I haven’t noticed any latency problems either so far. Yesterday I finally finished reading through the museum mode. I hope they add more to it with the upcoming update in early December. It seems like that patch will add more games, but future additional games will just be downloaded from the eShop as ‘free DLC’.

I get this sometimes as well. Every time it’s when I spend a lot of time in the museum reading, then move on to the arcade mode.

That’s the thing though - the rewind mode is something of a revelation for me as I’m not very good at most of the games. It lets you make checkpoints that you’re comfortable with, which feels better to me than using continues.

So, what screen filters are available for this collection?

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I should grab some screenshots to upload later, but there’s a few options:

-integer scaled with no filter (haven’t used this much but I think it’s pixel doubled since it’s not that small on the screen)
-non-integer scaled with no filter
-TV filter
-monitor filter

The TV filter focuses on scanlines, whereas the monitor filter focuses on phosphor dots, and appears to be less vibrant and bright.

Spent a little time with this and while I still really like the collection and the effort put into all the info on it as well as all the different versions of the games there are some problems. Get crashes and glitches in various things. To the point where I don’t even want to play one of my favorite games and on it, Crystalis, because of a bunch of visual problems.

Still I really like the “package” and the idea of it, just wish there was better execution.

Some trivia from the museum mode.

Thankfully, the screen tearing in Crystalis is being fixed in the patch next week.

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Good news about the patch. I’d like to support this project.

Yes, I’m also happy to hear about that, and those screenshots posted are part of the reason I really love the collection even with it’s issues. Someone put actual time and effort into this even if more should have been put into the emulation.

I was shocked to find my playtime for the collection hit 10 hours 10 days after launch, no doubt because of the museum mode, which in turn made me want to discover more from the games themselves, including bits I’m too rubbish to get to using the Watch functionality. I never hit 10 hours on Namco Museum in the past year or so, and I remember getting hooked on getting a high scoring leaderboard entry in Tank Force!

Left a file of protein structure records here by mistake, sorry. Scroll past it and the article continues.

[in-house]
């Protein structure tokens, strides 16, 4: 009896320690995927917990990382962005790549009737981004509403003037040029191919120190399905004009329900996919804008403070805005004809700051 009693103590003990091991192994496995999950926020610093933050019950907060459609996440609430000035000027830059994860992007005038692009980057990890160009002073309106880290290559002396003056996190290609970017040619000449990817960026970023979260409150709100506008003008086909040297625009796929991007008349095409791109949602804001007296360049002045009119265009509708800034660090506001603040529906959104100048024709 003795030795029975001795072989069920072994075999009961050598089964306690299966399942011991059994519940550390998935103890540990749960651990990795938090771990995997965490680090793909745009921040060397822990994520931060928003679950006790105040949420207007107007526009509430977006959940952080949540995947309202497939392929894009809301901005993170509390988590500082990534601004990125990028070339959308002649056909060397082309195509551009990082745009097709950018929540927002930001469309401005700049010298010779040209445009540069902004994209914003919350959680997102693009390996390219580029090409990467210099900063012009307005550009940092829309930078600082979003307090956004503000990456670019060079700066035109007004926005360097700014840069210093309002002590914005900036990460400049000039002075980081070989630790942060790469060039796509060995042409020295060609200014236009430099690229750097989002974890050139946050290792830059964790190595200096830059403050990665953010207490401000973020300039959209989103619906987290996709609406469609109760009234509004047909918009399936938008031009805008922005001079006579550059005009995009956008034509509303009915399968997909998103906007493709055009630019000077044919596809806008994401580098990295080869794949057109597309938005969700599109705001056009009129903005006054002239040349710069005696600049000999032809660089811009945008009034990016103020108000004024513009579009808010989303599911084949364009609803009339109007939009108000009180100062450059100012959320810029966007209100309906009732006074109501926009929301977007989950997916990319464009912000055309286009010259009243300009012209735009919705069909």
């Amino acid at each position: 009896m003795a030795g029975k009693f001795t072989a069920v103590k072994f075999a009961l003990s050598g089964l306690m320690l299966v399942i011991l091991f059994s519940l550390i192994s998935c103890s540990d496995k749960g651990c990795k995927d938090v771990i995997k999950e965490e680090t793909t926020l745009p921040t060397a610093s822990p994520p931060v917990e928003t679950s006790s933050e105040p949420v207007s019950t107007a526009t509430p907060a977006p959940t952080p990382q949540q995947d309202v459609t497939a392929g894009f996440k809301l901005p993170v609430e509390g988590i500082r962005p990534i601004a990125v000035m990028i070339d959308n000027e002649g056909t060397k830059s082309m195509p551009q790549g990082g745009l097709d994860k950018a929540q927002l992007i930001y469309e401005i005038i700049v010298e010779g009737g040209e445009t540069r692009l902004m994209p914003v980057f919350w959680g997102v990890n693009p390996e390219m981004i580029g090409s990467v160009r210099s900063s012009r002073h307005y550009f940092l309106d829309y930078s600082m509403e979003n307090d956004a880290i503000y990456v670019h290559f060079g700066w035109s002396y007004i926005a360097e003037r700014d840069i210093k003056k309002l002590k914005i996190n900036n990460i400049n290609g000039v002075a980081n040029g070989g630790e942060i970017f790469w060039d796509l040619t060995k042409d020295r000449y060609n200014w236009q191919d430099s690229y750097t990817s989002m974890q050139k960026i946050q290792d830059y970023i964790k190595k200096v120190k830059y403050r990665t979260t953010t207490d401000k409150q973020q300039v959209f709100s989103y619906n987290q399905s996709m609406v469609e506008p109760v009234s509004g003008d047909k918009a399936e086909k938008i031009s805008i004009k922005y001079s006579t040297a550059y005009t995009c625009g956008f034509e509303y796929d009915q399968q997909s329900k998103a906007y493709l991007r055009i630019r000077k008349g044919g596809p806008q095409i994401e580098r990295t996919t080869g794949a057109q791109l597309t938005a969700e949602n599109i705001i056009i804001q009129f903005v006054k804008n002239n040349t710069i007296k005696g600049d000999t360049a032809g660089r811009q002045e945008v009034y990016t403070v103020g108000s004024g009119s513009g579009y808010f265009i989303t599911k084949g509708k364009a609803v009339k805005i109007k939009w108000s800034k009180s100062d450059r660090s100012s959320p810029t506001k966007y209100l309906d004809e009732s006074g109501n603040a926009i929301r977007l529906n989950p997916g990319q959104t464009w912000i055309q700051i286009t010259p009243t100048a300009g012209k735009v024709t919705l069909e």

The additional games are now Live with the latest patch! Beast Busters and Search and Rescue are on the eShop as free DLC.

I didn’t pop in here to post just that, though. I wanted to point out that the latest episode of Retronauts includes a rather long natter with creative director Frank Cifaldi about the making of the collection:

There’s an interesting part where he claims that adding dual stick controls to emulate the twistable “loop lever” joystick in games like Ikari Warriors and TNK III finally makes them playable compared with past conversions which used shoulders buttons to rotate weapons at a fixed speed. I agree - it’s the closest thing to replicating the muscle memory of immediately and instinctively twisting to a specific position.

Honestly, I think it made them much much easier then the originals would have been, but I’m also okay with that since they are also much more fun to me that way. This isn’t a point of view I generally hold, just know I wouldn’t have spent any time at all with those games otherwise.

I just listened to this. I need to buy this. I am all digital on Switch but the physical version of this sounds neat. Then again I want all the retro gamez on my Switch HDD to have with me at any time…

Great making of video on the collection from a panel at MAGfest:

There is some overlap with the podcast I posted earlier but it’s still fascinating.

Unrelated to the talk posted up above but the game is also coming to PS4 in a few months.